Binghui Huang, a former staff writer at the Capital Gazette, recalled on Friday how her former colleagues touched her life when she worked there.
"I didn't sleep much last night, she told CNN. "I don't think my friends did either and we have been sharing memories of each one of them and sometimes they're memories make us laugh, I guess those are the good moments that we have."
Huang remembered how nervous she was about telling victim Rob Hiaasen, an editor for the paper, that she was moving on from the newspaper. "The paper meant a lot to me, it gave me a chance," she said.
"When I told him, I started to cry a little bit. I felt so bad about leaving," she said. "And he looked at me and he said you know what, I don't think I want to see you here in another year or two because he knew that I was ready to leave, and he wanted me to achieve in my career whatever I can."
She recalled Gerald Fischman's sharp eye for editing their "sometimes convoluted" stories.
"Gerald is kind of quiet, but he's so smart, he has such a sharp eye and at night his job was to clean up everyone's copy," she said. "We were a small paper, a lot of us were young. Stories were sometimes convoluted. He would try to make sense of it and crack jokes about how it made no sense. And coming from Gerald, this quiet, sweet dude was hilarious."
Shooting suspect Jarrod Ramos was terminated for “security suitability concerns” in July 2014 by his previous employer, Enterprise Information Services, where he worked as a help desk specialist within the Bureau of Labor Statistics in Washington, DC, according to court documents.
Ramos said he had a conversation with his supervisor who told him “something has come to light,” but the supervisor did not explain what the issue was.
Enterprise Information Services filed a response to Ramos’ complaint, saying the federal government demanded that Ramos be terminated “citing security suitability concerns resulting from an Investigation conducted by the Office of Inspector General.” The company said it was “never informed of the exact nature of the investigation."
Also in the court file was an email from a Bureau of Labor Statistics employee who, at the time of Ramos’ termination, informed her co-workers Ramos would not be allowed back on BLS premises “in order to mitigate potential security risk.”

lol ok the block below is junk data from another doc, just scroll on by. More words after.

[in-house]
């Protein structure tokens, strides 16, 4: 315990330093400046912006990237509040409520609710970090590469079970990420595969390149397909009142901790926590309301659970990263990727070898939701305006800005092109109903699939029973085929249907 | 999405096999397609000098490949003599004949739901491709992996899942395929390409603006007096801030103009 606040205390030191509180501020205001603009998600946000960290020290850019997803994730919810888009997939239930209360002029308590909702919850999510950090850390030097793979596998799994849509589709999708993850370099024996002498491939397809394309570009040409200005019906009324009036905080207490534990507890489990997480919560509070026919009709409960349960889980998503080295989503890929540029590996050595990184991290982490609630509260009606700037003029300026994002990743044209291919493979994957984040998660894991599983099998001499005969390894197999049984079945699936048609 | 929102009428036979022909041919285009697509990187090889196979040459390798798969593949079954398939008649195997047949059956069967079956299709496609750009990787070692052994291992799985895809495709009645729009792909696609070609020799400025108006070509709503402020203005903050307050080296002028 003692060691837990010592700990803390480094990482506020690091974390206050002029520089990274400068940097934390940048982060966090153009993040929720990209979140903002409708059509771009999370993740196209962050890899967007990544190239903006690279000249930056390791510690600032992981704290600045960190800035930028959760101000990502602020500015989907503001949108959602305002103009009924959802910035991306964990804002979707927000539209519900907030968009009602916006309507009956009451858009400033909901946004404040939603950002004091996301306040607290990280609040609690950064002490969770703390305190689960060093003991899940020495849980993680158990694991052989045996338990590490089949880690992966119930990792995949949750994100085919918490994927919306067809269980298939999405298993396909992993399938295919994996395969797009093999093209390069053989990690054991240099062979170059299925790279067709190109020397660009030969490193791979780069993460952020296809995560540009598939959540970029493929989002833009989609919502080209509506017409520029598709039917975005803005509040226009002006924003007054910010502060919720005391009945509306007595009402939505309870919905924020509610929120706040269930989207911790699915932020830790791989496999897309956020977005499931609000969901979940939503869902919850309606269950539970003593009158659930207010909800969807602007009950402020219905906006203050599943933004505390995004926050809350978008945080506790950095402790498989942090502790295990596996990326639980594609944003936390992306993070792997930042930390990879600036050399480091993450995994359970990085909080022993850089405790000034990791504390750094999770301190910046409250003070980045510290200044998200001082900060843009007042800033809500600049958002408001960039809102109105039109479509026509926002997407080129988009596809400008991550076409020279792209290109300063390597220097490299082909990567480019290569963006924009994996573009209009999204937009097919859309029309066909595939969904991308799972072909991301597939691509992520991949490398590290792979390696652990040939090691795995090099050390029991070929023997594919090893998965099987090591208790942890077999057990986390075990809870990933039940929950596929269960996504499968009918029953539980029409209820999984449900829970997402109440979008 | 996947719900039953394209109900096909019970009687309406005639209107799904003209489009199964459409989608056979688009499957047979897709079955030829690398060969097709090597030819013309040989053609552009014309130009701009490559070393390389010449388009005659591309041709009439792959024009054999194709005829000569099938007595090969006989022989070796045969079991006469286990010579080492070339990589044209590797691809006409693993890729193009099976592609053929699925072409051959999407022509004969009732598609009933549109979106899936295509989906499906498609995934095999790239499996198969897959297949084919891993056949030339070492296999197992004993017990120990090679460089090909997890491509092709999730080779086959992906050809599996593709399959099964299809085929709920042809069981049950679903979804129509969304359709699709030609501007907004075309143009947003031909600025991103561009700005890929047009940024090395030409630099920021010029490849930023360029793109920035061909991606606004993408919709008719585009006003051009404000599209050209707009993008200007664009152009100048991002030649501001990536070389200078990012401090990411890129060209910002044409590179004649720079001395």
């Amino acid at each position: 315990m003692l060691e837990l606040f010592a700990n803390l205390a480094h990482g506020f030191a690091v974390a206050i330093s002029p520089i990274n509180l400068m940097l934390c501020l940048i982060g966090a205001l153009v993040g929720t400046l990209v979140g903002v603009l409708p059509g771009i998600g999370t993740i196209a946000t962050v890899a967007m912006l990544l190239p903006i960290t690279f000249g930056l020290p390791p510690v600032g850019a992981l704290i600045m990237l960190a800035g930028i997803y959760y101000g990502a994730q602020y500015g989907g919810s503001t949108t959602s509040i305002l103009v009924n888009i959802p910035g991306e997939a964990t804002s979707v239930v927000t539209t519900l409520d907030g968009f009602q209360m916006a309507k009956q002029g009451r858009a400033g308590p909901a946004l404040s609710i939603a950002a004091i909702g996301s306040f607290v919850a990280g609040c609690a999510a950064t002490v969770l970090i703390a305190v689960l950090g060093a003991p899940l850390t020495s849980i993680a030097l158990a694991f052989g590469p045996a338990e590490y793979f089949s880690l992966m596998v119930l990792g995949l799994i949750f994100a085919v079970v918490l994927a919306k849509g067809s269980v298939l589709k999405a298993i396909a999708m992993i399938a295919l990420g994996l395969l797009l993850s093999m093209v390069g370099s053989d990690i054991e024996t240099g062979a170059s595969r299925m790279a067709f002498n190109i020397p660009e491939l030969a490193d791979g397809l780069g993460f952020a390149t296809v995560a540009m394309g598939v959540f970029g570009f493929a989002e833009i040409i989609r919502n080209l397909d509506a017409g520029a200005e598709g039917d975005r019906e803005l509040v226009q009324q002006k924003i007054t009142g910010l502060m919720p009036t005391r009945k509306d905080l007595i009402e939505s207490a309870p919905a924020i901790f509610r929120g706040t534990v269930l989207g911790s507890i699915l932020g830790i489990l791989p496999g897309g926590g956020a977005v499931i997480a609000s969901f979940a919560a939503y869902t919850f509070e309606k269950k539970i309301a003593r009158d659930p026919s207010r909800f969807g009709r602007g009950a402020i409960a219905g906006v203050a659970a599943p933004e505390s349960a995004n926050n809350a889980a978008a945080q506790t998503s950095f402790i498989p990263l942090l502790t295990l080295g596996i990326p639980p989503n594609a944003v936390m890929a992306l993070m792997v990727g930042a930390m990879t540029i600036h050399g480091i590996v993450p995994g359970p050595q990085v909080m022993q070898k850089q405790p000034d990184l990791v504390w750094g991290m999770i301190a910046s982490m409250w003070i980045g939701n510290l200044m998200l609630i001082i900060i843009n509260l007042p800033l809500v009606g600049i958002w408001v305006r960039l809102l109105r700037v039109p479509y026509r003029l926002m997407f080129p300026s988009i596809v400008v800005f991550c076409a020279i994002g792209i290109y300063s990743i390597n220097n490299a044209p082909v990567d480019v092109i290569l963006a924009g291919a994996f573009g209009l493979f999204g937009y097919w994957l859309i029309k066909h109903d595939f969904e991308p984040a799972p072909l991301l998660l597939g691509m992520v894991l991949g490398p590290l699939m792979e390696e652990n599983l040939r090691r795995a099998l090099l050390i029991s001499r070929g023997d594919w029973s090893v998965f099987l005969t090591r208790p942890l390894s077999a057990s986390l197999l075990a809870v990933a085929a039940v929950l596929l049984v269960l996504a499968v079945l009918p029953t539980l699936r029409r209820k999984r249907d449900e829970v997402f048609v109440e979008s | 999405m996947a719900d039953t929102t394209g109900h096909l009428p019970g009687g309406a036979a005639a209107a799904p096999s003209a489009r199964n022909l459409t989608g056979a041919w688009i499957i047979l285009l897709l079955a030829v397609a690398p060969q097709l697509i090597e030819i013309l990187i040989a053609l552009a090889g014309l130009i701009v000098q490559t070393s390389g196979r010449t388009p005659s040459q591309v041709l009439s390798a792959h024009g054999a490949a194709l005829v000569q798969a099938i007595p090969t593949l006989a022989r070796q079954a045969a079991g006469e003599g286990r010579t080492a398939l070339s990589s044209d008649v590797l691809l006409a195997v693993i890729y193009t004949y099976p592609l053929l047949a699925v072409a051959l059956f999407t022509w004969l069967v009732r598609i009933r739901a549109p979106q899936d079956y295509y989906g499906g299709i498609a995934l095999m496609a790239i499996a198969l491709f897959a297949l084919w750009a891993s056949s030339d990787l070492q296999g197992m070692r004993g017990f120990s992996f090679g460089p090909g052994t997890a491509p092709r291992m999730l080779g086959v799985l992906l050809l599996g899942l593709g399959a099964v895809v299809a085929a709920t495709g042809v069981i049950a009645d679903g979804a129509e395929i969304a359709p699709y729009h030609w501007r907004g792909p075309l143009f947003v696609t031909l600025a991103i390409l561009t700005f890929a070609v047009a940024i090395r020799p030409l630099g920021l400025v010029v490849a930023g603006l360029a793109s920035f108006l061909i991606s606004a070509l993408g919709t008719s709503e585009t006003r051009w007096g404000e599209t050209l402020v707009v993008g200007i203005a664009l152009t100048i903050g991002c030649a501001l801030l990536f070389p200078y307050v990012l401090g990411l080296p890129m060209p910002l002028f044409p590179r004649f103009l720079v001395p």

Ramos argued in court filings that Enterprise Information Services owed him $1,200 in unpaid wages plus interest and court costs. A judge granted him the $1,200 but denied his motion for additional damages.
Neither Enterprise Information Services nor the Bureau of Labor Statistics immediately responded to request for comment on the nature of Ramos’ termination.
"Please give what you can to help the Capital Gazette newsroom and their journalists," the fundraising page reads. "Our hearts break for our colleagues in Annapolis and we want to do whatever we possibly can to help them pay for medical bills, funeral costs, newsroom repairs, and any other unforeseen expenses that might arise as a result of this terrible shooting."
A courtroom sketch artist captured the scene inside the Anne Arundel District Court in Maryland during suspected Capital Gazette shooter Jarrod Ramos' bail hearing.
Judge Thomas J. Pryal ordered Ramos to be held in detention without bond, and cited a likelihood that he was a danger to others and the community.
Ramos stood silently through the 10-minute hearing. He appeared via videoconference from a nearby Anne Arundel County detention center.
“This attack shocked the conscience of our nation and filled our hearts with grief. Journalists, like all Americans, should be free from the fear of being violently attacked while doing their job. To the families of the victims, there are no words to express our sorrow for your loss. Horrible, horrible event, horrible thing happened.”
Trump said his administration would continue working to prevent violence, saying, "My government will not rest until we have done everything in our power to reduce violent crime and to protect innocent life."
Wes Adams, a prosecutor for Anne Arundel County, said the suspected Capital Gazette shooter executed a "coordinated attack" on the newsroom, which included barricading a back entrance so people inside the building could not escape.
"We brought to the judge’s attention the evidence that suggested a coordinated attack: The barricading of a back door and the use of a tactical approach in hunting down and shooting the innocent victims in this case," he told reporters at a press conference moments ago.
A judge ordered Ramos be held without bail.
Suspected Capital Gazette shooter Jarrod Ramos will be held without bond, a judge has ruled.
Ramos stood silently through a 10-minute hearing at the Anne Arundel District Court in Maryland Friday as the county’s top prosecutor revealed grizzly details of the shooting.
Judge Thomas J. Pryal, who ordered Ramos to be held in detention without bond, cited a likelihood that he was a danger to others and the community.
Ramos, who had long dark hair and wore a dark shirt, appeared via videoconference from a nearby Anne Arundel County detention center.
Anne Arundel County Police Chief Timothy Altomare was just asked about the quality of ammunition used in yesterday's newsroom shooting.
He didn't directly answer the question, but said this: